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The Rise of Modern Accounting and the Fall of the Public Company: The Lancashire Cotton Mills, 1870-1914

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  • J S Toms

Abstract

This paper describes the main features of a system of open corporate accountability to active working and middle class investors supported by a relatively efficient capital market operating in late nineteenth century Lancashire. The economic causes and social consequences of the collapse of this system are documented and analysed with special reference to the process of accounting change. The centralisation of share ownership was associated with the rise of a clique of new directors skilled at mill flotation. This new group of shareholder entrepreneurs are shown to be the instigators and beneficiaries of the adoption of modern accounting practices.

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Paper provided by University of Nottingham, School of Management & Finance in its series SMF Discussion Paper Series with number 9801.

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Handle: RePEc:wuk:nofidp:9801

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Postal: The School of Management & Finance. University of Nottingham. University Park, Nottingham NG7 2RD United Kingdom
Phone: +44-115-846 66 02
Fax: +44-115-846 66 67
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Web page: http://www.nottingham.ac.uk/business/
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  1. Lazonick, William, 1979. "Industrial Relations and Technical Change: The Case of the Self-Acting Mule," Cambridge Journal of Economics, Oxford University Press, vol. 3(3), pages 231-62, September.
  2. Burchell, Stuart & Clubb, Colin & Hopwood, Anthony G., 1985. "Accounting in its social context: Towards a history of value added in the United Kingdom," Accounting, Organizations and Society, Elsevier, vol. 10(4), pages 381-413, October.
  3. Bryer, R. A., 2000. "The history of accounting and the transition to capitalism in England. Part two: evidence," Accounting, Organizations and Society, Elsevier, vol. 25(4-5), pages 327-381, May.
  4. Tinker, Anthony M. & Merino, Barbara D. & Neimark, Marilyn Dale, 1982. "The normative origins of positive theories: Ideology and accounting thought," Accounting, Organizations and Society, Elsevier, vol. 7(2), pages 167-200, April.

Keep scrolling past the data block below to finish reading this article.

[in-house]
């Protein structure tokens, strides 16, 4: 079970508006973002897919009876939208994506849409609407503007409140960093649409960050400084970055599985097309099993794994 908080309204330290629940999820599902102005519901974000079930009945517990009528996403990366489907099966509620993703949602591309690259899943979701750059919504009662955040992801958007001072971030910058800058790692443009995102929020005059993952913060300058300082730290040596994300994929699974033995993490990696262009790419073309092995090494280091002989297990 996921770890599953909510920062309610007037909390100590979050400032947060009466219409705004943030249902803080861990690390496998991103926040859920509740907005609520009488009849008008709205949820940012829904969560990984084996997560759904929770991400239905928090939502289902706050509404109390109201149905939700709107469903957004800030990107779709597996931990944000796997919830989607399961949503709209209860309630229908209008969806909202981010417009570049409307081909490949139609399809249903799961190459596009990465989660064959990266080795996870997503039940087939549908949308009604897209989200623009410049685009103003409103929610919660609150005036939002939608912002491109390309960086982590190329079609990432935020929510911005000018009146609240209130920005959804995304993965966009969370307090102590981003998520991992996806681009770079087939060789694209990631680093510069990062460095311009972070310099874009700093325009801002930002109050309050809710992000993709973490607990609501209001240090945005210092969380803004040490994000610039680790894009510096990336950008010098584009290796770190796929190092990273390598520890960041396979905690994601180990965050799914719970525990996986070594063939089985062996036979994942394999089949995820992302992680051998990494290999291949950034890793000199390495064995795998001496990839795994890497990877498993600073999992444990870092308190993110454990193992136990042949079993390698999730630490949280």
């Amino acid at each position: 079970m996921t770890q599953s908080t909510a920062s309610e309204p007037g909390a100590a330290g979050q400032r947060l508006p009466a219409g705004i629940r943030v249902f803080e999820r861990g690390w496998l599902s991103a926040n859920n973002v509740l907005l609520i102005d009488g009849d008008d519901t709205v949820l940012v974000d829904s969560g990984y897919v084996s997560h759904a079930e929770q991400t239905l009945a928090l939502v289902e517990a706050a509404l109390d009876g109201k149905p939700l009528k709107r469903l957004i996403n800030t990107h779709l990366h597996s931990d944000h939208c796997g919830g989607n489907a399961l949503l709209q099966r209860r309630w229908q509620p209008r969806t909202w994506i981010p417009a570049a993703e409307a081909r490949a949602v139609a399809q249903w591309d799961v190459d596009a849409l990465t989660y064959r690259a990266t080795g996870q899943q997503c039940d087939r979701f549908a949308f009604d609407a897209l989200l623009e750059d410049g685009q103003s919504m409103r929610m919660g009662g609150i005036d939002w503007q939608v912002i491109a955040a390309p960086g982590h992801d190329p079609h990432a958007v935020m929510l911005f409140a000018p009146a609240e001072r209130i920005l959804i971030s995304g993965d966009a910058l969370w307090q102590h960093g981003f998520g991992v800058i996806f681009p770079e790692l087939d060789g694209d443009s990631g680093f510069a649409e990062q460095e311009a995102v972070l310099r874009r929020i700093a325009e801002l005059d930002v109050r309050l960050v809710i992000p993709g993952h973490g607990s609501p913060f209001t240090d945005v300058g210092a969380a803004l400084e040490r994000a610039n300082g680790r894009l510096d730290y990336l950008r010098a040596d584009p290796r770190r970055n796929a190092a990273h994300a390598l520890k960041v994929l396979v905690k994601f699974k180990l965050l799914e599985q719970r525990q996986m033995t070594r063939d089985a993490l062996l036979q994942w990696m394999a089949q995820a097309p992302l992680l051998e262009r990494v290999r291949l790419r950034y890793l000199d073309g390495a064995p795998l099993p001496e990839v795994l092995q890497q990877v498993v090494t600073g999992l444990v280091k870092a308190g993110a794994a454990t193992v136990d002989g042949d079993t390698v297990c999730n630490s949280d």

5. Arrington, C. Edward & Francis, Jere R., 1989. "Letting the chat out of the bag: Deconstruction, privilege and accounting research," Accounting, Organizations and Society, Elsevier, vol. 14(1-2), pages 1-28, January.
  6. Watts, Ross L & Zimmerman, Jerold L, 1983. "Agency Problems, Auditing, and the Theory of the Firm: Some Evidence," Journal of Law and Economics, University of Chicago Press, vol. 26(3), pages 613-33, October.
  7. Bryer, R. A., 2000. "The history of accounting and the transition to capitalism in England. Part one: theory," Accounting, Organizations and Society, Elsevier, vol. 25(2), pages 131-162, February.
  8. Burchell, Stuart & Clubb, Colin & Hopwood, Anthony & Hughes, John & Nahapiet, Janine, 1980. "The roles of accounting in organizations and society," Accounting, Organizations and Society, Elsevier, vol. 5(1), pages 5-27, January.
  9. Bryer, R. A., 1993. "The late nineteenth-century revolution in financial reporting: Accounting for the rise of investor or managerial capitalism?," Accounting, Organizations and Society, Elsevier, vol. 18(7-8), pages 649-690.
  10. Sanford J Grossman & Joseph E Stiglitz, 1997. "On the Impossibility of Informationally Efficient Markets," Levine's Working Paper Archive 1908, David K. Levine.
  11. Jensen, Michael C. & Meckling, William H., 1976. "Theory of the firm: Managerial behavior, agency costs and ownership structure," Journal of Financial Economics, Elsevier, vol. 3(4), pages 305-360, October.
  12. Cooper, David J. & Sherer, Michael J., 1984. "The value of corporate accounting reports: Arguments for a political economy of accounting," Accounting, Organizations and Society, Elsevier, vol. 9(3-4), pages 207-232, October.
  13. R.A. Bryer, 1997. "The Mercantile Laws Commission of 1854 and the Political Economy of Limited Liability," Economic History Review, Economic History Society, vol. 50(1), pages 37-56, 02.
  14. Tinker, Anthony M., 1980. "Towards a political economy of accounting: An empirical illustration of the cambridge controversies," Accounting, Organizations and Society, Elsevier, vol. 5(1), pages 147-160, January.
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